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Summary: Third in a series on the Wisdom found in Proverbs. The idea for this Series came from "Everyday Light" a daily devotional by Selwyn Hughes. Pillar #3 - Generosity.

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26, October 2003

Dakota Community Church

The Seven Pillars of Wisdom

Week Three: Generosity

Proverbs 9:1-6

Wisdom has built her house; she has hewn out its seven pillars.

2 She has prepared her meat and mixed her wine; she has also set her table.

3 She has sent out her maids, and she calls from the highest point of the city.

4 "Let all who are simple come in here!" she says to those who lack judgment.

5 "Come, eat my food and drink the wine I have mixed.

6 Leave your simple ways and you will live; walk in the way of understanding.

- We are not told what the seven pillars are.

- I believe they are themes of truth that will lead to life.

The third “pillar” upon which I believe wisdom is built is Generosity.

I don’t know if you have realized it or not but in each of these pillars of wisdom, a strong argument can be made against doing it God’s way.

- Trusting opens us to hurt and disappointment.

- Integrity costs us immediate gratification almost every time.

- Generosity just looks foolish in a society that judges success by the number of toys you accumulate.

1. A generous hand requires a generous heart.

Proverbs 23: 6-8

6 Do not eat the food of a stingy man, do not crave his delicacies;

7 for he is the kind of man who is always thinking about the cost. "Eat and drink," he says to you, but his heart is not with you.

8 You will vomit up the little you have eaten and will have wasted your compliments.

- We are the children of a generous God.

- Think about creation and all it’s beauty even in this fallen state.

- Think about the depths He went to in order to redeem us.

- Think about His covenant and promises and offer of fellowship.

Created in His image we are designed for hilarious generosity!

Questions:

Do you have a generous heart?

Do you rejoice to give?

Do you give legalistically?

Do you give grudgingly?

Proverbs 30: 15

15 "The leech has two daughters. ’Give! Give!’ they cry.

Have you stopped giving?

Are you a stingy man?

Proverbs 3: 27-28

27 Do not withhold good from those who deserve it, when it is in your power to act.

28 Do not say to your neighbor, "Come back later; I’ll give it tomorrow"- when you now have it with you.

If I recognize that I do not have a generous heart, how can I change?

- If you are not acting generously, begin.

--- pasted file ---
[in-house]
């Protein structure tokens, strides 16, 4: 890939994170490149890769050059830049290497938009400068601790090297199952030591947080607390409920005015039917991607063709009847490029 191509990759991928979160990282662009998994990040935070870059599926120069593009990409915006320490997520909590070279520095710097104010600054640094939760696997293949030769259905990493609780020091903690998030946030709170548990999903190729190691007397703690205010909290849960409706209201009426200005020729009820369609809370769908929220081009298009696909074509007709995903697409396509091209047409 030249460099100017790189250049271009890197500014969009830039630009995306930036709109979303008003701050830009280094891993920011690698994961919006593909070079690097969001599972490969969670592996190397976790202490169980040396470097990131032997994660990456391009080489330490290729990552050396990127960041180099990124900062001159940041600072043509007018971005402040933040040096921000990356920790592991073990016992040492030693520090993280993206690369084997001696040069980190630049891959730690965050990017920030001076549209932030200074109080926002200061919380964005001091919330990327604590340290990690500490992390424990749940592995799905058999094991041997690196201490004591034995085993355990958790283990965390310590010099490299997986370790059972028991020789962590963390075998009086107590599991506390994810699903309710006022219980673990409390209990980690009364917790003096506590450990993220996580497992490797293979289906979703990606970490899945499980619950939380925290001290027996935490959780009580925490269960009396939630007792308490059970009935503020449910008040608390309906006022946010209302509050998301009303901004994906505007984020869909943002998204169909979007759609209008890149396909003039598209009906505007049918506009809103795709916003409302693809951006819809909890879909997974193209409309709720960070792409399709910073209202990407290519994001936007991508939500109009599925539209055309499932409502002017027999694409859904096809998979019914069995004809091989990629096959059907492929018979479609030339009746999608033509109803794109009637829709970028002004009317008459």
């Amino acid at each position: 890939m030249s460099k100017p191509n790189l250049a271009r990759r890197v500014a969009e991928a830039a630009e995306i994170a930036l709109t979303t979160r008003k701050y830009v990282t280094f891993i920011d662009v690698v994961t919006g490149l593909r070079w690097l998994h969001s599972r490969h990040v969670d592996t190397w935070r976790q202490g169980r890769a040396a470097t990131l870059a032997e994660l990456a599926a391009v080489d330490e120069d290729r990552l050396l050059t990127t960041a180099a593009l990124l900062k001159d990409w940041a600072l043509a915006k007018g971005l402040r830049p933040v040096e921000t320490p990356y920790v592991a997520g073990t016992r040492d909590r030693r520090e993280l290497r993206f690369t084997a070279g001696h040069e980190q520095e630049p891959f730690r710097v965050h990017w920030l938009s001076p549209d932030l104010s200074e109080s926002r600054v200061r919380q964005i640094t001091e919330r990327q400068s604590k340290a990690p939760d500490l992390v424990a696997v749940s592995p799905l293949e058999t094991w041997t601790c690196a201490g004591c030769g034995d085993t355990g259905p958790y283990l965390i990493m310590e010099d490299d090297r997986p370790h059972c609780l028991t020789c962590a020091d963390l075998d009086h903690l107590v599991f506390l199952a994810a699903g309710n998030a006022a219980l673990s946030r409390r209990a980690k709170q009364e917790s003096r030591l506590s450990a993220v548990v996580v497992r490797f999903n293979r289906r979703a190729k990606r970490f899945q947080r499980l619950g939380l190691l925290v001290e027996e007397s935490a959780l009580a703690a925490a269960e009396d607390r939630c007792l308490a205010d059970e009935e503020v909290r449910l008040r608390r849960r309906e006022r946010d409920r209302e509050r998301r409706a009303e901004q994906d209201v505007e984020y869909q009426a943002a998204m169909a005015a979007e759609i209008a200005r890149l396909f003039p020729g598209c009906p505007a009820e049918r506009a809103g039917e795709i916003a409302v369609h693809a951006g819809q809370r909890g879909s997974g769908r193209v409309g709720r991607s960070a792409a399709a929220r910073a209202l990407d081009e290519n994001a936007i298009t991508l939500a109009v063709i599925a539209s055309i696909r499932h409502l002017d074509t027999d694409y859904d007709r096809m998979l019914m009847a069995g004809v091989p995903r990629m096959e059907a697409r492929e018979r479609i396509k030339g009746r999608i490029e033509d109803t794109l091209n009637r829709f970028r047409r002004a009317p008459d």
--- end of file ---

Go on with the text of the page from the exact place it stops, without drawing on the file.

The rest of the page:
- If you are outwardly generous but inwardly stingy, continue plus:

- Draw closer to the giver of every good gift. He alone changes hearts.

- Remind yourself regularly that everything you have is Gods and only what you give away will have eternal significance.

The story is told that one day a beggar by the roadside asked for alms from Alexander the Great as he passed by. The man was poor and wretched and had no claim upon the ruler, no right even to lift a solicitous hand. Yet the Emperor threw him several gold coins. A courtier was astonished at his generosity and commented, "Sir, copper coins would adequately meet a beggar’s need. Why give him gold?" Alexander responded in royal fashion, "Cooper coins would suit the beggar’s need, but gold coins suit Alexander’s giving."

Why bother?

2. Blessing is a by-product of generosity.

Proverbs 11: 24-26

24 One man gives freely, yet gains even more; another withholds unduly, but comes to poverty.

25 A generous man will prosper; he who refreshes others will himself be refreshed.

26 People curse the man who hoards grain, but blessing crowns him who is willing to sell.

Nature abhors a vacuum. Generosity creates a vacuum into which God flows, enabling us to go on giving again and again.

There were once two young men working their way through Leland Stanford University. Their funds got desperately low, and the idea came to one of them to engage Paderewski for a piano recital and devote the profits to their board and tuition. The great pianist’s manager asked for a guarantee of two thousand dollars. The students, undaunted, proceeded to stage the concert. They worked hard, only to find that the concert had raised only sixteen hundred dollars. After the concert, the students sought the great artist and told him of their efforts and results. They gave him the entire sixteen hundred dollars, and accompanied it with a promissory note for four hundred dollars, explaining that they would earn the amount at the earliest possible moment and send the money to him. "No," replied Paderewski, "that won’t do." Then tearing the note to shreds, he returned the money and said to them: "Now, take out of this sixteen hundred dollars all of your expenses, and keep for each of you 10 percent of the balance for your work, and let me have the rest." The years rolled by--years of fortune and destiny. Paderewski had become premier of Poland. The devastating war came, and Paderewski was striving with might and main to feed the starving thousands of his beloved Poland. There was only one man in the world that could help Paderewski and his people. Thousands of tons of food began to come into Poland for distribution by the Polish premier.

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